Slide 13 of 21: We'll likely never go back to the golden age of air travel, when passengers dressed up and meals were served on nice china even in coach. But in the coming years, expect the air travel experience to improve, says Fergus of TripSavvy. "Delta just introduced a new transatlantic meal service that includes a welcome cocktail and hot towel service in economy," she says. Traveler pre-screening programs like TSA PreCheck and CLEAR have improved the security process. "And more flyers than ever have airport lounge access, thanks to day passes and credit card perks," Fergus says.
 Related:
 20 Ways the Airline Industry Needs to Improve
Slide 14 of 21: Thanks to the leadership of global environmental activists such as Greta Thunberg, the world has become far more familiar with the importance of carbon-offsetting. For many travelers, this involves buying carbon offsets to neutralize the impact of flight emissions. "The future holds carbon offsets not as a voluntary expenditure but as part of the baseline," says Ben Bressler, president and founder of Natural Habitat Adventures. "We take climate change seriously. Nat Hab is doing everything possible to mitigate our travelers' carbon footprints and raise their awareness, including offsetting round-trip flights. It's a position our travelers have grown to appreciate, and expect."

Slide 15 of 21: As an offshoot of concern about carbon emissions but also a trend in its own right, train travel is experiencing a resurgence, says Jayme Simoes, head of Louis Karno & Co., a public relations firm specializing in travel and tourism. "Maybe it is the TSA and the long lines, and having to get to the airport two hours before your flight, but rail-based travel is back, because you can show up 15 minutes before boarding and lower your carbon footprint," Simoes says. "With so many delays at airports, slow travel is looking pretty fast." Night trains in particular are on the rebound in Europe, Simoes says. "Plus, more Europeans are exploring Canada and America by rail. Many now prefer to take the longer route to experience the journey." Amtrak reported a record 32.5 million passengers in 2019. All aboard!  Related:
 40 Spectacular Train Trips Across America and Beyond
Slide 16 of 21: Travel companies can no longer look away from the waste stream they're creating, says Bressler of Natural Habitat Adventures. Fixing this problem will be central to building sustainability throughout the industry. "During our groundbreaking Zero Waste Adventure in July 2019, we documented food waste as one of the biggest issues that can be remedied," Bressler says. "Of course, it's critical to look at the entire waste stream, including gratuitous use of single-use items, but food waste may be one of the easiest and most impactful things the travel industry can curtail. The remedies prove to be common-sense solutions and conscious thought."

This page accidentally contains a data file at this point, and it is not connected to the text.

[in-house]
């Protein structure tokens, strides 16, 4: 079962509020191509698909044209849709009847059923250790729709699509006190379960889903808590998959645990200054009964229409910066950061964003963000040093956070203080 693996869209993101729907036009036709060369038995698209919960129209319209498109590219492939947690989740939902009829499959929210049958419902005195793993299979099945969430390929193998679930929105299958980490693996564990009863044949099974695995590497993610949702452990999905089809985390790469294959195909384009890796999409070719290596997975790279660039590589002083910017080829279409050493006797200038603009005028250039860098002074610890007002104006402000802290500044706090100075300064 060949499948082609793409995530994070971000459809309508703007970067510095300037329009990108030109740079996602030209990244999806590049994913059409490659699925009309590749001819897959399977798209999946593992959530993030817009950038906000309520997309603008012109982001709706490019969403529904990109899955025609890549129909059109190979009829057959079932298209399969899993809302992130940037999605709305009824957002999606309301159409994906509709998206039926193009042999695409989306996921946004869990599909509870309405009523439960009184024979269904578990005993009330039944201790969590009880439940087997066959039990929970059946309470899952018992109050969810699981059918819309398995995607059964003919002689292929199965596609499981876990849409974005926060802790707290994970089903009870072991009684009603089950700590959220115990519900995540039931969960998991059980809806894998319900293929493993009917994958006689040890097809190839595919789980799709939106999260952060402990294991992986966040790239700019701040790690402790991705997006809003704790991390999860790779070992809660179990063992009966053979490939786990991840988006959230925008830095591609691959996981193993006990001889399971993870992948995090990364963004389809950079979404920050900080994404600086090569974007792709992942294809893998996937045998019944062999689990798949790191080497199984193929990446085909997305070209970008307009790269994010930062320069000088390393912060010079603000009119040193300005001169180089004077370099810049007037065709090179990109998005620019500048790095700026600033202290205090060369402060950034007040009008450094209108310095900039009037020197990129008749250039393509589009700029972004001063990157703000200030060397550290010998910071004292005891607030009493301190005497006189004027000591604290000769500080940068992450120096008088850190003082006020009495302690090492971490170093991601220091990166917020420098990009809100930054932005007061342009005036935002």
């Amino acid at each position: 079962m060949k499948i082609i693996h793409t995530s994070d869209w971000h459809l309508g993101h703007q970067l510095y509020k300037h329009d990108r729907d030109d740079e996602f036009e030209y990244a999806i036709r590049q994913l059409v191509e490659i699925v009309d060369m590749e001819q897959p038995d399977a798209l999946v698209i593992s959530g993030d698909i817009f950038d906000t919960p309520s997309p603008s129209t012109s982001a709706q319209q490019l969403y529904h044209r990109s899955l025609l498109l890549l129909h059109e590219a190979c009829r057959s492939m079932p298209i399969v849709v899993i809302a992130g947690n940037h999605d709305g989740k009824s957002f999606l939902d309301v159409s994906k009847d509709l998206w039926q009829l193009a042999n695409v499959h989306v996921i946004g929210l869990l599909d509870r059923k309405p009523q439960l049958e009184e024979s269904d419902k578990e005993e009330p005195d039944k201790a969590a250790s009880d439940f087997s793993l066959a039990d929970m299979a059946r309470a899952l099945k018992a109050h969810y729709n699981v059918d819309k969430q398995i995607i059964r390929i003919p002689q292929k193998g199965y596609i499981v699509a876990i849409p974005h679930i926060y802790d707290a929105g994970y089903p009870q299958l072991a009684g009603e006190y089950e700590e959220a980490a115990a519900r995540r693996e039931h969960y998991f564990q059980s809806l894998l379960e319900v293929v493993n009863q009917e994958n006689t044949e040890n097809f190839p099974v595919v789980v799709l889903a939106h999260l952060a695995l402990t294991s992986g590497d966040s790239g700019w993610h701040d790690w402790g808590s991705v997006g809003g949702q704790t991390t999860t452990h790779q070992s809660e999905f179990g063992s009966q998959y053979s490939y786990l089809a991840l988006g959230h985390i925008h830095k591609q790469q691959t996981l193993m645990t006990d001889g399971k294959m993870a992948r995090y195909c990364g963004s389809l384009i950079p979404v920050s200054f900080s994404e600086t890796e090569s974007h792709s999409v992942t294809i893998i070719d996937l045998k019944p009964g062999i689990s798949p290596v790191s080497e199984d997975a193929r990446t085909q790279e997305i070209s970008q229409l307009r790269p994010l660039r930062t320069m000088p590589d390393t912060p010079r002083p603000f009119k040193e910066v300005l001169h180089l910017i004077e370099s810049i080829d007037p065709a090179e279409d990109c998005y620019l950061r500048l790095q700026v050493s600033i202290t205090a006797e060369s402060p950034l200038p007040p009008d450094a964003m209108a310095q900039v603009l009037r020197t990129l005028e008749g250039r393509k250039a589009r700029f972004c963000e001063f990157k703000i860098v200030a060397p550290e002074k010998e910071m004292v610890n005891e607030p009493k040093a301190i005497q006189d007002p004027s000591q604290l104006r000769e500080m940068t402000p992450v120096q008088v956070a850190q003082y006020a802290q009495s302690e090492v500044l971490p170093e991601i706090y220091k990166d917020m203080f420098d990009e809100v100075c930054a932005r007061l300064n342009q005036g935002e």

Slide 17 of 21: There is a significant difference between responsible and irresponsible wildlife tourism. "Social media makes it enticing to snap selfies with an animal in captivity at the expense of its health and well-being," says Bressler of Natural Habitat Adventures. "These kinds of 'side show' wildlife spectacles are becoming more obvious, and less tolerable, to a public that is increasingly aware of what 'bad' wildlife tourism looks like." On the other hand, there will continue to be increased demand for organizations to lead responsible wildlife trips that tread lightly and improve the circumstances of wildlife and local communities through responsible conservation travel in the years ahead.
Slide 18 of 21: In 2020 and beyond, travelers can increasingly expect to see the option to purchase a supplement when booking travel to provide funding for notable environmental efforts, says Liz Galloway, who represents Antarctic Logistics & Expeditions, an adventure travel brand. Travel apps are now including carbon offsets as an add-on, instead of merely providing itinerary details. Other options might fund forestry to help the environment or provide safe cookstoves in a developing country. "This will be done with the click of a button," Galloway says.